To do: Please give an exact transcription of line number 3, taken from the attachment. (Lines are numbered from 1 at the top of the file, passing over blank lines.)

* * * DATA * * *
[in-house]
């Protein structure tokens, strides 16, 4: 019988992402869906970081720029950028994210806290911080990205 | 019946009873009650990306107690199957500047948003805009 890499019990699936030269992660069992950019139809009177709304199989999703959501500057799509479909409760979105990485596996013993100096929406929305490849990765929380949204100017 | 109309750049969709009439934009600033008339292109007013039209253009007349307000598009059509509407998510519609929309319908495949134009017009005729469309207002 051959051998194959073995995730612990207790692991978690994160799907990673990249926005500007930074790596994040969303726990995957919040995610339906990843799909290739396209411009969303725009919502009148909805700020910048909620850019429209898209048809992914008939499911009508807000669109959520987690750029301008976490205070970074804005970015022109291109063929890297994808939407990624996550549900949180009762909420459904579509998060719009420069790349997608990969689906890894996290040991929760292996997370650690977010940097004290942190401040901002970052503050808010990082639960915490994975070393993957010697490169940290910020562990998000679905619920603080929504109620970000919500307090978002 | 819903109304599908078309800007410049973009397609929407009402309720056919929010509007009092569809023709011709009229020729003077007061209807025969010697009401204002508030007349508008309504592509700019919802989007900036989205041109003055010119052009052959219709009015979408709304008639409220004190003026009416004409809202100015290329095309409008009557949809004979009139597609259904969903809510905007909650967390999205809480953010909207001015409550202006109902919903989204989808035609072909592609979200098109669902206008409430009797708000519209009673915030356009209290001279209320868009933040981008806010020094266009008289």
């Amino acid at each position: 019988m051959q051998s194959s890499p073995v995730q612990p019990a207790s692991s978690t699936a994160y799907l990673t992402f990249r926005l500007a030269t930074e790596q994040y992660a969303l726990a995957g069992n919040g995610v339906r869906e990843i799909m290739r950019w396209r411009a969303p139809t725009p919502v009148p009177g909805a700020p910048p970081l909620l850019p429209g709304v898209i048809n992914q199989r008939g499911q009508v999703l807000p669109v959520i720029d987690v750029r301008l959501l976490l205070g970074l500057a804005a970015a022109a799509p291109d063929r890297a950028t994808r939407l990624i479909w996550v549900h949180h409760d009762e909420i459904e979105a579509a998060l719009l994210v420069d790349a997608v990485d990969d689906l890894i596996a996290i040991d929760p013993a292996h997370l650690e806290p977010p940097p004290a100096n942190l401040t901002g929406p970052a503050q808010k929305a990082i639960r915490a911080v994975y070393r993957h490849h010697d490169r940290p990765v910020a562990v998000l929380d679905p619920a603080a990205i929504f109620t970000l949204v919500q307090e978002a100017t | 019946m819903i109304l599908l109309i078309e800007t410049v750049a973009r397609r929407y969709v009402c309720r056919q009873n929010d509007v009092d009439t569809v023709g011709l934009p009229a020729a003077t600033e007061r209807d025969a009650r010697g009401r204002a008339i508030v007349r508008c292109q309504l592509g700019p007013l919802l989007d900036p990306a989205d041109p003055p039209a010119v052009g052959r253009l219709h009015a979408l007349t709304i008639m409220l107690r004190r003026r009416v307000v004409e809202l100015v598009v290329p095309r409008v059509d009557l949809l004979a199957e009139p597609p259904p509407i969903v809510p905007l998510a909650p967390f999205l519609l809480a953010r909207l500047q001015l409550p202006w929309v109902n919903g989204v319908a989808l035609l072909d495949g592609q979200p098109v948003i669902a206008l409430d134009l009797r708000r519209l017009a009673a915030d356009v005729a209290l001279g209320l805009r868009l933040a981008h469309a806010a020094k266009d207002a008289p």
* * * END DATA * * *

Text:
């Amino acid at each position: 019988m051959q051998s194959s890499p073995v995730q612990p019990a207790s692991s978690t699936a994160y799907l990673t992402f990249r926005l500007a030269t930074e790596q994040y992660a969303l726990a995957g069992n919040g995610v339906r869906e990843i799909m290739r950019w396209r411009a969303p139809t725009p919502v009148p009177g909805a700020p910048p970081l909620l850019p429209g709304v898209i048809n992914q199989r008939g499911q009508v999703l807000p669109v959520i720029d987690v750029r301008l959501l976490l205070g970074l500057a804005a970015a022109a799509p291109d063929r890297a950028t994808r939407l990624i479909w996550v549900h949180h409760d009762e909420i459904e979105a579509a998060l719009l994210v420069d790349a997608v990485d990969d689906l890894i596996a996290i040991d929760p013993a292996h997370l650690e806290p977010p940097p004290a100096n942190l401040t901002g929406p970052a503050q808010k929305a990082i639960r915490a911080v994975y070393r993957h490849h010697d490169r940290p990765v910020a562990v998000l929380d679905p619920a603080a990205i929504f109620t970000l949204v919500q307090e978002a100017t | 019946m819903i109304l599908l109309i078309e800007t410049v750049a973009r397609r929407y969709v009402c309720r056919q009873n929010d509007v009092d009439t569809v023709g011709l934009p009229a020729a003077t600033e007061r209807d025969a009650r010697g009401r204002a008339i508030v007349r508008c292109q309504l592509g700019p007013l919802l989007d900036p990306a989205d041109p003055p039209a010119v052009g052959r253009l219709h009015a979408l007349t709304i008639m409220l107690r004190r003026r009416v307000v004409e809202l100015v598009v290329p095309r409008v059509d009557l949809l004979a199957e009139p597609p259904p509407i969903v809510p905007l998510a909650p967390f999205l519609l809480a953010r909207l500047q001015l409550p202006w929309v109902n919903g989204v319908a989808l035609l072909d495949g592609q979200p098109v948003i669902a206008l409430d134009l009797r708000r519209l017009a009673a915030d356009v005729a209290l001279g209320l805009r868009l933040a981008h469309a806010a020094k266009d207002a008289p």